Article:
Vanzant v. Wilcox et al, No. 1:2015cv00118 - Document 103 (D. Idaho 2017)

Court Description: ORDER denying 69 Motion to Amend/Correct; granting 78 Motion for Protective Order; denying 91 Motion to Compel; and denying Plaintiff's Rule 56(d) request. Plaintiff is directed to prepare responses to the pending motions for summary judgment (Dkt. 70 , 71 , 73 ) on or before July 17, 2017. Signed by Judge Candy W. Dale. (caused to be mailed to non Registered Participants at the addresses listed on the Notice of Electronic Filing (NEF) by (klw) on 6/12/2017).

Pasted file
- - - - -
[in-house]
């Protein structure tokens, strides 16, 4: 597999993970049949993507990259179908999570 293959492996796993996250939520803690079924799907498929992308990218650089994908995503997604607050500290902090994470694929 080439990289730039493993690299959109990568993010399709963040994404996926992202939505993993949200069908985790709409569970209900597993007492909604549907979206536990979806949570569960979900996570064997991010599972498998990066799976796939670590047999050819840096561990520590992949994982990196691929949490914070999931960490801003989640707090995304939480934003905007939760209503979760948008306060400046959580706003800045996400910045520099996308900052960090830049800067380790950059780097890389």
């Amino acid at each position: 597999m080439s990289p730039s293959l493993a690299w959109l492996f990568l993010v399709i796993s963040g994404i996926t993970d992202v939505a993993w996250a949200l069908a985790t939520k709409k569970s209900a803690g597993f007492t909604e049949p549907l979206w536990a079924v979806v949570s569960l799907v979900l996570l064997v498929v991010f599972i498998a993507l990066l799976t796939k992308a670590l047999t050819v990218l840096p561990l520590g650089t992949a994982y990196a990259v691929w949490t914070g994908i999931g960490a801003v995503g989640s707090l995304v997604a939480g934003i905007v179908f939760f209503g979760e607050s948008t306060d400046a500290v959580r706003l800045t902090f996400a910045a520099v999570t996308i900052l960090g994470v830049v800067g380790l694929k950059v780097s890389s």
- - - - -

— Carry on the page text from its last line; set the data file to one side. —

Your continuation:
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Vanzant v. Wilcox et al Doc. 103 UNITED STATES DISTRICT COURT FOR THE DISTRICT OF IDAHO BRAD VANZANT, Case No. 1:15-cv-00118-EJL-CWD Plaintiff, MEMORANDUM DECISION AND ORDER v. DEPUTY DAVE WILCOX; SGT. CHRISTOPHER CRAIG; OFFICER CASEY EGGIMAN; CPL. DANIEL COLE; OFFICER TRAVIS BALL; EFFIE REED-RODRIGUEZ; VERONICA FERRO; LT. GREENLAND; LT. CLARK; CORIZON, LLC.; DEPARTMENT OF CORRECTION; OFFICER LARSEN; DR. YOUNG; N.P. POLSON; and N.P. GELOK, Defendants. INTRODUCTION Pending before the Court are three discovery related motions: (1) Plaintiff’s Motion to Amend Scheduling Order (Dkt. 69); (2) Defendants’ Motion for Protective Order (Dkt. 78); and (3) Plaintiff’s Motion to Compel (Dkt. 91). The motions are impeding the resolution of the three pending motions for summary judgment, as Plaintiff MEMORANDUM DECISION AND ORDER - 1 Dockets.Justia.com has not substantively responded to any of the motions and instead filed a response pursuant to Fed. Rule Civ. P. 56(d) based upon his discovery related motions. (Dkt. 81) Having reviewed the parties' briefing, as well as the record in this matter, the Court concludes oral argument is unnecessary. Dist. Idaho L. Rule 7.1. Accordingly, the Court enters the following order denying Plaintiff’s motions and granting the motion for protective order. BACKGROUND Plaintiff Brad Vanzant, a prisoner in the custody of the Idaho Department of Correction (“IDOC”) who is currently incarcerated at Idaho State Correctional Institution (“ISCI”), is proceeding pro se in this civil rights action. Plaintiff has been allowed to proceed on Eighth Amendment claims (filed pursuant to 42 U.S.C. § 1983) and claims under the American with Disabilities Act (“ADA”) against Defendants IDOC, Dave Wilcox, Christopher Craig, Casey Eggiman, Daniel Cole, Travis Ball, Effie ReedRodriguez, Officer Larsen, Veronica Ferro, and Corizon, LLC. 1 (Dkt. 12). Plaintiff filed the instant civil rights complaint on March 31, 2015. The Complaint alleges that, without pain medication and a special brace, Plaintiff cannot walk due to severe pain and lack of strength in his legs. Plaintiff claims that (1) Defendants denied him a wheelchair and adequate pain medication during at least some of his incarceration, (2) Plaintiff was placed in a non-handicapped accessible cell and required to use nonaccessible showers, and (3) Plaintiff was placed in segregated housing without a hearing. 1 The Corizon Defendants are Corizon, Ferro and Rodriguez; the IDOC Defendants are Craig, IDOC, Ball, Eggiman, Cole, and Larson. MEMORANDUM DECISION AND ORDER - 2 The Court completed its initial review of the Complaint on August 5, 2015, instructing the parties that discovery could not begin until an answer had been filed. The Court further instructed the parties that initial disclosures were due within 30 days after an answer was filed. (Dkt. 12.) The Corizon Defendants waived service on September 4, 2015. (Dkt. 18-20.) A few days later, they received discovery requests, dated September 10, 2015, from Plaintiff. On October 2, 2015, counsel for the Corizon Defendants sent Plaintiff a letter explaining that his discovery requests were premature and the Corizon Defendants would not be responding at that time. The same day, the Corizon Defendants moved to dismiss Plaintiff’s claims against them. (Doc. 23.) Later, several other defendants, employees of the Idaho Department of Correction, appeared and one also moved to dismiss Plaintiff’s Complaint on October 27, 2015. Upon resolving Defendants’ motions to dismiss and allowing Plaintiff to file an amended complaint, 2 the Court entered a scheduling order on February 3, 2016, setting deadlines for completion of discovery and requiring initial disclosures to be exchanged by the parties within thirty days. (Dkt. 47, 48.) The Corizon Defendants represent that they produced initial disclosures to Plaintiff, which included 193 pages of Plaintiff’s medical records and 68 pages of grievance records that the defense had obtained from the IDOC. The Corizon Defendants did not respond to Plaintiff’s earlier discovery requests on the grounds that they were 2 Plaintiff filed his amended complaint on January 6, 2016, and Defendants each filed answers on January 27, 2016. MEMORANDUM DECISION AND ORDER - 3 served prematurely, and later, because they expected more targeted discovery from Plaintiff as a result of their initial disclosures. On April 16, 2016, Plaintiff sent the Corizon Defendants a letter stating “[y]our client has failed to answer Plaintiffs Interrogatories, Request for Production, and Request for Admission.” (Dkt. 49.) Plaintiff did not call defense counsel, but instead requested counsel to contact Plaintiff or he would move to compel. (Id.) In response, on May 4, 2016, defense counsel wrote Plaintiff asking for additional details of his discovery disputes and a convenient time for a conference to discuss those disputes: “[i]f you desire to speak personally, please let me know when you wish to have such a conference.” (Eaton Aff., Ex. C, Letter of May 4, 2016.) The Corizon Defendants reasserted their objections to the September 2015 discovery requests as premature and outside the discovery period. (Id.) Plaintiff next sent a letter that provided no further information, but told the Corizon Defendants’ counsel to contact ISCI. (Id., Ex. D, Letter of May 16, 2016.) Meanwhile, Plaintiff sought to compel discovery from the IDOC Defendants on June 8, 2016, (Dkt. 51), and refused to appear for his deposition, which resulted in a motion to compel from the IDOC Defendants. (Dkt. 54.) On August 31, 2016, the Court granted the IDOC Defendants’ motion and also extended the discovery deadline two additional months to October 28, 2016, with dispositive motions due on November 28, 2016. ((Dkt. 62.) During his deposition on October 21, 2016, Plaintiff complained to defense counsel that the Corizon Defendants had provided no responses to the September 2015 MEMORANDUM DECISION AND ORDER - 4 discovery, particularly concerning the qualifications of LPN Ferro and LPN ReedRodriguez. While the Corizon Defendants maintained and continue to maintain their position that Plaintiff never appropriately served the September 2015 discovery, they provided additional information to Plaintiff on November 4, 2016. As defense counsel wrote, “we thought you decided to not pursue the written discovery” in light of the initial disclosures, but because of the representations during the deposition, responses were provided. On November 17, 2016, Plaintiff sent a letter to the Corizon Defendants asserting that his September 2015 discovery was timely, the Corizon Defendants’ responses were egregiously late, and all requests for admission would be considered admitted by the failure to respond. Plaintiff stated that the Corizon Defendants knew as of April of 2016 that he wanted responses and that the Corizon Defendants failed to confer with Plaintiff regarding any objections they had to the discovery requests. DISCUSSION 1. Motion to Amend On November 23, 2016, after the discovery deadline lapsed, Plaintiff filed his motion to amend the scheduling order. Plaintiff seeks to modify the amended scheduling order to complete discovery on the grounds that disputes arose that have not been resolved. The motion is based upon the delayed receipt of discovery responses from the Corizon Defendants, who did not respond to Plaintiff’s discovery requests until November 4, 2016. Further, Plaintiff indicates that, because he served an identical set of discovery requests to all of the Defendants, he therefore needed all of the Defendants’ MEMORANDUM DECISION AND ORDER - 5 responses so he could adequately assess whether the requests were answered correctly, as certain Defendants referred him to answers provided by other Defendants. Defendant Wilcox opposes the motion on the grounds that Plaintiff should have been more diligent, and should have filed a motion to compel when the Corizon Defendants’ discovery responses were not forthcoming. The IDOC Defendants oppose the motion on the grounds that Plaintiff cannot establish good cause or excusable neglect for his failure to seek an extension of the discovery deadline prior to its expiration on October 28, 2016. And the Corizon Defendants oppose the motion on the grounds that they ultimately provided the discovery responses prior to the deadline, and Plaintiff failed to confer with them regarding the discovery requests. Corizon maintained that it did not provide responses earlier because Plaintiff prematurely served the discovery requests in September of 2015, contrary to the Court’s Initial Review Order, which prohibited discovery until after an answer had been filed. 3 Once the Court sets a case management schedule pursuant to Rule 16, the “schedule may be modified only for good cause and with the judge's consent.” Fed. R. Civ. P. 16(b)(4). The focus of the good cause analysis is on “the diligence of the party seeking the extension.” Johnson v. Mammoth Recreations, Inc., 975 F.2d 604, 609 (9th Cir. 1992) (citation omitted). Thus, the issue under Rule 16(b) is whether the “pretrial schedule ... cannot reasonably be met despite the diligence of the party seeking the 3 The Corizon Defendants informed Plaintiff on October 2, 2015, that they would not be responding to the discovery served, because they had not filed an answer. (Dkt. 77-3 at 2.) Corizon Defendants did not file an answer until January 27, 2016, after the Court had resolved Defendants’ motions to dismiss and permitted Plaintiff to file an amended complaint. MEMORANDUM DECISION AND ORDER - 6 extension.” Id. (quoting Fed. R. Civ. P. advisory committee's notes (1983 amendment)) (internal quotation marks omitted). “If that party was not diligent, the inquiry should end.” Id. Plaintiff has not established good cause to amend the scheduling order. If, as Plaintiff states, the Corizon Defendants knew as of April 2016 that he wanted the Corizon Defendants to respond to the discovery he served in September of 2015, Plaintiff has not explained why he did not either file a motion to compel at that time, or simply re-serve the same discovery requests upon the Corizon Defendants based upon their position that the only reason for not answering the discovery requests was because Plaintiff served them prematurely. While it is unfortunate the Corizon Defendants sought to impose a legally sufficient, but truculent, position 4 which could have been resolved by asking Plaintiff to re-serve the discovery requests he desired them to answer, their position did not preclude Plaintiff from resolving the issue back in April of last year. 5 Further, the Corizon Defendants represent they served their initial disclosures within the time frame set by the Court’s February 2, 2016 amended scheduling order, which included 193 pages of Plaintiff’s medical records and 68 pages of grievance records that the defense had obtained from the IDOC. 4 Apparently, the other Defendants answered the September 2015 discovery requests on February 29, 2016, after the Court issued its February 2, 2016 amended scheduling order and did not take the position that the Corizon Defendants asserted. (Dkt. 77-7 at 2). The Court strongly cautions Corizon from taking this position in the future with pro se litigants. 5 Plaintiff filed a motion to compel on June 8, 2016, which was directed at the IDOC Defendants. Plaintiff was therefore aware of the tools at his disposal. Nonetheless, the parties continued to correspond, which did little to alleviate the misunderstanding. MEMORANDUM DECISION AND ORDER - 7 In light of the above, the Court finds Plaintiff has not established good cause to support his request for an extension of the discovery deadline. 2. Motion for Protective Order Plaintiff asserts that, because the Corizon Defendants did not respond to his requests for admission served in September of 2015 until November 4, 2016, which was after the discovery deadline lapsed, the Court should deem the requests admitted. The Corizon Defendants have requested a protective order, and reassert their contention they properly refused to answer the September 2015 discovery requests on the grounds they were premature, as an answer had not been filed. Plaintiff asserts, however, that Corizon’s position is disingenuous, because once the Defendants filed their answers January 27, 2016, the IDOC Defendants and Defendant Wilcox responded to the discovery requests. The Court’s Initial Review Order, entered August 5, 2015, instructed the parties that they “shall not engage in any discovery until an answer has been filed.” (Dkt. 12 at 17.) The Court further instructed that, within 30 days after an answer had been filed the parties must provide each other with specific voluntary disclosures, which included “all relevant information pertaining to the claims and defenses in this case, including the names of individuals likely to have discoverable information, along with the subject of the information, as well as any relevant documents in their possession.” (Id.) Although the Corizon Defendants chose to rest upon their position that Plaintiff’s discovery requests, including his requests for admission, were prematurely served, the discovery requests eventually were answered prior to the dispositive motion deadline. MEMORANDUM DECISION AND ORDER - 8 When a party fails to timely respond to requests for admissions, those requests are automatically deemed admitted. See Fed. R. Civ. P. Rule 36(a). “Any matter admitted under this rule is conclusively established unless the Court on motion permits withdrawal or amendment of the admission.” Fed. R. Civ. P. Rule 36(a). The Rule provides the Court discretion to grant relief from an admission made under Rule 36(a) if (1) “it would promote the presentation of the merits of the action” and (2) “‘the party who obtained the admission fails to satisfy the court that withdrawal or amendment will prejudice that party in maintaining the action or defense on the merits.’” Fed. R. Civ. P. 36(b); Conlon v. United States, 474 F.3d 616, 621 (9th Cir. 2007) (internal citations omitted). “The first half of the test in Rule 36(b) is satisfied when upholding the admission would practically eliminate any presentation of the merits of the case.” Hadley v. United States, 45 F.3d 1345, 1348 (9th Cir. 1995). For example, in Conlon, the plaintiff failed to respond to requests for admissions and thereby admitted his damages were not caused by the wrongful acts of the defendant. “[T]he deemed admissions eliminated any need for a presentation on the merits” and therefore satisfied the first prong of the standard for granting relief from deemed admissions. Conlon, 474 F.3d at 622. Under the second half of the Rule 36(b) test, “[t]he party relying on the deemed admission has the burden of proving prejudice.” Conlon, 474 F.3d at 622. “The prejudice contemplated by Rule 36(b) is ‘not simply that the party who obtained the admission will now have to convince the factfinder of its truth. Rather, it relates to the difficulty a party may face in proving its case, e.g., caused by the unavailability of key witnesses, because of the sudden need to obtain evidence’ with respect to the questions previously deemed MEMORANDUM DECISION AND ORDER - 9 admitted.” Hadley, 45 F.3d at 1348, (citing Brook Village N. Assocs. v. General Elec. Co., 686 F.2d 66, 70 (1st Cir. 1982)). The party who obtained the admission has the burden of proving that the withdrawal of the admission would prejudice the party's case. The Corizon Defendants effectively seek an order permitting withdrawal should the Court deem the requests admitted. Here, the Court finds that, to the extent the Corizon Defendants’ late submissions should subject them to having Plaintiffs’ requests deemed admitted, relief is properly granted. Upon review of Plaintiff’s first requests for admission, the Court finds that upholding an admission would eliminate presentation of the merits of the case with respect to the Corizon Defendants, as well as other Defendants. Plaintiff seeks to have Corizon admit that Plaintiff arrived at ISCI in a wheelchair, and that his later request for use of a wheelchair upon intake at ISCI was denied. Plaintiff seeks also to prove all of the other factual details of his case via his requests for admission. 6 However, if the Court deems these requests admitted, it would effectively bar not only the Corizon Defendants, but possibly the other Defendants, from presenting proof regarding the facts of this case. Additionally, if the Court were to prohibit withdrawal of the admissions it would prevent the admission of relevant evidence not only by the Corizon Defendants, but by the other Defendants, regarding the facts even if contrary to the admissions. Second, other than citing the Corizon Defendants’ dilatory tactics, Plaintiff has not established prejudice. Plaintiff has not established that he will have difficulty proving his 6 The Corizon Defendants denied these statements in their answers to the requests for admission. MEMORANDUM DECISION AND ORDER - 10 case in the context of Rule 36(b)’s test. Plaintiff has not shown that key witnesses are now unavailable, nor has he shown that he has not received evidence with respect to the questions allegedly deemed admitted. Plaintiff has not established the crucial elements for satisfying Rule 36(b)’s test. Accordingly, the Corizon Defendants’ motion for protective order will be granted. 3. Motion to Compel Plaintiff filed his motion to compel on February 2, 2017, well after the close of discovery and after the deadline for filing dispositive motions had passed on November 28, 2016. The motion is directed at all Defendants. With regard to Defendant Wilcox and the IDOC Defendants, the motion is untimely, and is therefore denied as to these Defendants. The Court will, however, consider the motion on its merits to assuage any lingering doubts as to the Corizon Defendants’ compliance with discovery. Request for Production No. 8 seeks a medical response log regarding the Corizon Defendants’ response to a call on December 30, 2014, when Plaintiff fell. The Corizon Defendants referred Plaintiff to any response supplied by Defendant Craig, and the IDOC Defendants referred Plaintiff to his medical records, notwithstanding their objection to the phrase “medical response log.” Plaintiff has not explained why the medical records are unresponsive to his request for production or why the Corizon Defendants would have additional relevant information. In addition, the Corizon Defendants, in their response brief, supplemented their answer indicating they do not possess responsive documents. MEMORANDUM DECISION AND ORDER - 11 Request for Production No. 9 seeks logs, registers, lists, or other records from IDOC, ISCI and Corizon to show who visited Plaintiff while he was housed in Unit 8 between December 24, 2014, through December 31, 2014. Corizon Defendants responded that they have no responsive documents other than Plaintiff’s medical records. Plaintiff appears to believe there are other records, but the Court cannot compel production of records the Corizon Defendants aver do not exist. In their reply brief, the Corizon Defendants confirmed they do not have responsive documents related to IDOC or ISCI, and they are unaware of any other documents besides the medical records provided. Interrogatory No. 5 asks the Corizon Defendants to describe the intake process for an inmate who arrives in a wheelchair from the county jail. Corizon Defendants objected to the question on the grounds Plaintiff did not arrive in a wheelchair, but answered that, had he arrived in a wheelchair or consented to a physical exam, Corizon Defendants would have authorized a five-day pass for a wheelchair until further review could be made of Plaintiff’s condition. Corizon Defendants further explained Plaintiff refused a physical examination upon intake. Plaintiff argues Corizon Defendants’ answer is deficient, based upon the answers submitted by other IDOC personnel. However, Corizon Defendants appropriately limited their response to the scope of its obligations, which were solely medical in nature. Additionally, the Corizon Defendants supplemented their answer in their response brief, indicating that they did not have information about the intake process, and reiterated their process for evaluating whether an inmate needs a MEMORANDUM DECISION AND ORDER - 12 wheelchair. The answer, together with the supplemental answer, complies with Fed. Rule Civ. P. 33. Interrogatory No. 23 asks the Corizon Defendants to describe its pain management protocol. Subject to an objection, Corizon answered that its medical providers decide, in their professional judgment, what course of treatment, including analgesic medications, should be pursued to address an inmate’s pain. Plaintiff objects, on the grounds that the pain management protocol used by Corizon has been documented in another case, identified as Balla. However, in its supplemental response, the Corizon Defendants further explain that they do not have a specific pain management protocol. Corizon has indicated that pain management is tailored to the specific individual. The answer is satisfactory. Request for Admission No. 2 asks Corizon to admit that Plaintiff arrived at ISCI in a handicap accessible van. Corizon indicated that, after a reasonable inquiry, it is unable to admit or deny the request based upon the information they had. Plaintiff indicates the response is inadequate, because Defendant Wilcox admitted the answer. Corizon Defendants are not required to rely upon or reference the answers of other parties, and are required only to rely upon information readily available to it, as an organization. Plaintiff has Defendant Wilcox’s admission to this question. Corizon is not obligated to review the answers by all other Defendants, or conduct a similar inquiry of other Defendants, to fulfill its obligation under Fed. Rule Civ. P. 36(a)(4). Request for Admission No. 3 asks Corizon to admit Plaintiff requested the use of a wheelchair upon his arrival at ISCI. Corizon denied the request as it was stated, and MEMORANDUM DECISION AND ORDER - 13 explained the reason for the denial. The Corizon Defendants indicated that, upon arrival, Plaintiff demanded Dilaudid and refused a physical assessment to determine whether he had a need for a wheelchair. Plaintiff argues the answer is inadequate, because Corizon refused to answer the admission as stated. However, in light of Corizon’s answer to other questions, the answer is adequate. Corizon explained that, upon an inmate’s arrival at a prison facility, its employees assess medical necessity for durable medical equipment such as wheelchairs. Request for Admission No. 8 asks Corizon to admit whether Plaintiff was taken from Unit 7 to Unit 15 in a wheelchair for the orientation class. Corizon denied the request as stated, explaining that Plaintiff was transported from a holding cell to intake for medical evaluation in a wheelchair. Plaintiff argues the response is inadequate. However, Corizon has indicated correctly that, as the question is posed, the request is denied. It nonetheless admitted the facts it is aware of and has responded to the substance of the matter, in compliance with Fed. Rule Civ. P. 36(a)(4). Request for Admission Nos. 29 and 30 ask Corizon to admit Plaintiff sought medical help on December 30, 2014, while in Unit 8, and that medical response was called to Unit 8 upon Plaintiff’s request. Corizon answered the request by stating Plaintiff refused evaluation by a nurse on December 30, 2014. Plaintiff argues the answer is not sufficient. However, it would appear that Corizon’s answer fairly responds to the substance of the request. By its answer, the Court infers that regardless of the specific medical help Plaintiff requested, he later refused evaluation by a nurse. Corizon’s answer complies with Fed. Rule Civ. P. 36(a)(4). MEMORANDUM DECISION AND ORDER - 14 Request for Admission No. 33 asks Corizon to admit that, on December 31, 2014, P.A. Delwoo gave Plaintiff a wheelchair to use. Corizon denied the request as it was phrased, and explained that P.A. Delwoo provided Plaintiff a wheelchair on December 30, 2014, after Plaintiff consented to a physical assessment. Plaintiff argues that Corizon’s answer incorrectly asserts Corizon’s own version of events. The Court finds the answer sufficient. Corizon has effectively answered the request, and explained that a wheelchair was provided once a physical assessment was conducted on a date different than in Plaintiff’s request. Request for Admission No. 36 asks Corizon to admit that Plaintiff had a medical need for a wheelchair on December 24, 2014, when he arrived at ISCI. Corizon denied the request as stated, and answered that Plaintiff refused to allow Defendants to assess him and determine whether he had a medical need for a wheelchair on that date. Plaintiff argues the response is insufficient and incorrectly answered, because had the Corizon Defendants reviewed Defendant Wilcox’s answer to the same request, it should have warranted an admission. The Court finds the answer fairly responds to the substance of the matter, as the Corizon Defendants have consistently stated their job was to medically assess Plaintiff, and he allegedly refused to allow the assessment so that medical necessity could be determined. Further, Corizon Defendants are not required to review answers provided by other parties to fulfill their obligations under Fed. Rule Civ. P. 36. 4. Rule 56(d) Motion Related to the previous three discovery motions is Plaintiff’s response to Defendants’ motions for summary judgment, which asserts that facts are unavailable to MEMORANDUM DECISION AND ORDER - 15 him because of the discovery disputes. Accordingly, Plaintiff has not filed a responsive brief and supporting materials to the motions. To obtain relief under Rule 56(d), litigants must establish three factors: “(1) that they have set forth in affidavit form the specific facts that they hope to elicit from further discovery, (2) that the facts sought exist, and (3) that these sought after facts are essential to resist the summary judgment motion.” State v. Campbell, 138 F.3d 772, 779 (9th Cir. 1998). “Failure to comply with these requirements ‘is a proper ground for denying discovery and proceeding to summary judgment.’” Family Home and Fin. Ctr., Inc. v. Fed. Home Loan Mortgage Corp., 525 F.3d 822, 827 (9th Cir. 2008) (quoting Campbell, 138 F3d. at 779). Here, Plaintiff seeks relief based upon his discovery related motions, which the Court has resolved. Accordingly, the motion will be denied. CONCLUSION Based upon the foregoing, the Court finds Plaintiff has not established good cause to amend the Court’s scheduling order. Plaintiff further has not met the standard under Fed. Rule Civ. P. 36(a) for deeming the requests for admission admitted. Thus, to the extent the Corizon Defendants properly asserted their objections via their motion for protective order, the motion is granted. And finally, Plaintiff’s motion to compel is untimely with regard to Defendant Wilcox and the IDOC Defendants, and the Court has addressed the substance of Plaintiff’s objections to the same above. The Court finds the Corizon Defendants adequately responded to the requests for production, interrogatories, and requests for admission, and finds also that the supplementation of Corizon MEMORANDUM DECISION AND ORDER - 16 Defendants’ responses more than adequately fulfills the Corizon Defendants’ discovery obligations. Accordingly, Plaintiff’s Rule 56(d) motion, filed in response to the Defendants’ motions for summary judgment, is denied. Plaintiff will be given thirty days from the date of this order within which to file a response to the pending motions for summary judgment. ORDER NOW THEREFORE IT IS HEREBY ORDERED: 1) Plaintiff’s Motion to Modify Amended Scheduling Order (Dkt. 69) is DENIED. 2) Defendants’ Motion for Protective Order (Dkt. 78) is GRANTED. 3) Plaintiff’s Motion to Compel (Dkt. 91) is DENIED. 4) Plaintiff’s Rule 56(d) request is DENIED. 5) Plaintiff is directed to prepare responses to the pending motions for summary judgment (Dkt. 70, 71, 73) on or before July 17, 2017. DATED: June 12, 2017 _________________________ Honorable Candy W. Dale United States Magistrate Judge MEMORANDUM DECISION AND ORDER - 17